June 09, 2015

Judging Red Wolf by his costume

Tom Brevoort Scolds Fans for Judging Marvel Character By Promotional Art Marvel Created to Promote Character

By Jude Terror"Hey Tom," asked Anonymous. "I think bringing Red Wolf into prominence is a great idea, and will fit Marvel's sense of diversity in the future. I do have a question about this though: was there ever a concern that the character might be viewed as a stereotype, or met with a similar controversy to say, the Washington Redskins? Well, thanks for your time and keep up the good work!"

It's a reasonable question. After all, Red Wolf does look a little bit... outdated:

Shirtless, wearing war paint, wearing buckskin pants, wearing, inexplicably, a loincloth over the buckskin pants, wearing a necklace made out of animal teeth, and holding a bow and arrow, Red Wolf looks a little bit stereotypical. Maybe there's a good reason for this. Maybe it totally makes sense in the story and Red Wolf will be the most inoffensive character ever created.

But looking at that image, which Marvel produced and released for the purpose of getting readers excited about All-New All-Different Marvel NOW!, it's a perfectly valid response to ask a question, right? It's something that's been discussed recently in the national media in response to sports teams using stereotypical images of Native Americans as mascots, so it's clearly relevant. We can all agree that asking questions is okay, especially when raised in the respectful and non-confrontational manner as Anonymous did?

Well, not according to Tom Brevoort:No concern, in that we thought that when people read the story, as opposed to judging wildly from a piece of promotional art, they would understand the character.Really, Tom? Did the person asking the question "judge wildly?" Is any kind of response other than blind devotion considered "wild judgement?"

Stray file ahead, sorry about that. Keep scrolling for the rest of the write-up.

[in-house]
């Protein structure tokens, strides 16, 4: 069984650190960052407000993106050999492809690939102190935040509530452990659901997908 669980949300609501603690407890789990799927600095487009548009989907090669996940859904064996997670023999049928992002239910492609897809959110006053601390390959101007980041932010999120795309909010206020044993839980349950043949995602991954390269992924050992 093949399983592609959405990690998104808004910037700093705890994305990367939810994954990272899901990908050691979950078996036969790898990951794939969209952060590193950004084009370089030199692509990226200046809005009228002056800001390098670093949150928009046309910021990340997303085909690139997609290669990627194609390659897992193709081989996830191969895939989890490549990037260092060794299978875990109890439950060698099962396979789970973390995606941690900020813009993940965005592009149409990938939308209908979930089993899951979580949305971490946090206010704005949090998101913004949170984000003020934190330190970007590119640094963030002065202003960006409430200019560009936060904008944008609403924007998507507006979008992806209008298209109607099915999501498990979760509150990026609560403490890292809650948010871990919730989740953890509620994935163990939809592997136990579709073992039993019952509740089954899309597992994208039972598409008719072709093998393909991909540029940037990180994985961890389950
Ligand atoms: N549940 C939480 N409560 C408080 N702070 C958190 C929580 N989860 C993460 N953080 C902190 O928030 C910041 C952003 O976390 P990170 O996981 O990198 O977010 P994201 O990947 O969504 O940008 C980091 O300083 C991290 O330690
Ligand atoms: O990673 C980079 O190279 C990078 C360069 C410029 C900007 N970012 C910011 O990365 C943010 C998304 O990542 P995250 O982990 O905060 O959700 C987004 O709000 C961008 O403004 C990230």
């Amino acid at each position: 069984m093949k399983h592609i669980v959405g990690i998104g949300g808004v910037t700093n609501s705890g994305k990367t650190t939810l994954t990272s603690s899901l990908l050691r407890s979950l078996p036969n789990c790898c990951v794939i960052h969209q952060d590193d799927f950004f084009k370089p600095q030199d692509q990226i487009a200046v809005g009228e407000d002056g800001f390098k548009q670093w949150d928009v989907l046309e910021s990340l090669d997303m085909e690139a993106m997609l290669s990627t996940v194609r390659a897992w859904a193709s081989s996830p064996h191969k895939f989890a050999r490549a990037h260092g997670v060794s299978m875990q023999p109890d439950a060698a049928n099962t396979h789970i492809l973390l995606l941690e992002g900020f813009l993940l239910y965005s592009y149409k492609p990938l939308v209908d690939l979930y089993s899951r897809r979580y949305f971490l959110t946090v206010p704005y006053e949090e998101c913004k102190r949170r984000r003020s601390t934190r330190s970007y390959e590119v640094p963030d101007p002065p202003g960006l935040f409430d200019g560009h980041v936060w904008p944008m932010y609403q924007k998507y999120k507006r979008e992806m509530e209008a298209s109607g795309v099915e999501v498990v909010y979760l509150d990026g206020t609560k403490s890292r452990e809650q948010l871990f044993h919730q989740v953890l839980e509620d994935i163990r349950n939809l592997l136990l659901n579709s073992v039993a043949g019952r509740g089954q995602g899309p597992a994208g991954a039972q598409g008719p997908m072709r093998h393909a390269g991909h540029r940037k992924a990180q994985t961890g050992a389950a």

This kind of attitude is indicative of the smarm that permeates the industry and parts of fandom. If the marketing pumped out daily by Marvel gets you excited and in the mood to buy their comics, that's a perfectly accepted response. But if you criticize it? Well, mister, you should wait until the book comes out before passing "wild" judgement! That promotional art is only for people to fawn over and place their preorders. Criticism isn't allowed around here. How dare people "wildly" judge Marvel by the promotional art Marvel itself creates and publishes?! Who do you think you are, comic book reader, to question the House of Ideas?
Guess Which 'All New, All Different' Marvel Hero Looks Like a 19th-Century RelicBrevoort's response is so arrogant, it makes us wonder whether the folks at Marvel have already begun holding damage-control meetings that have made Brevoort extra-cranky. Putting a bare-chested, face-painted Native hero in buckskins next to Iron Man in the year 2015 is really unforgivable. That needs to be fixed. Time will tell whether the Red Wolf Marvel ultimately delivers really is All-New and All-Different, or whether he's the same-old same-old.Comment:  Except for calling the judgment "wild," I don't think Brevoort's answer is that bad. I wouldn't rant about it as these commentators have done.

But Brevoort is still wrong. You certainly can judge visual stereotypes by the visuals. That's all you can judge them by. No amount of nonvisual information can wipe a visual stereotype from your eyes.

Brevoort's answer about understanding the character is a dodge. Red Wolf may be an extremely well-developed character, worthy of our respect, but we're talking about his appearance. You could dress Hamlet or Willy Loman as Red Wolf and the costume would be stereotypical. Any of them in that costume, with those weapons, would be a half-naked savage by definition.

Let us know when you have a real answer, Tom. So far you haven't addressed the issue of Red Wolf's stereotypical appearance.

For more on the subject, see All-New, All-Different Red Wolf? and Same-Old, Same-Old Red Wolf.

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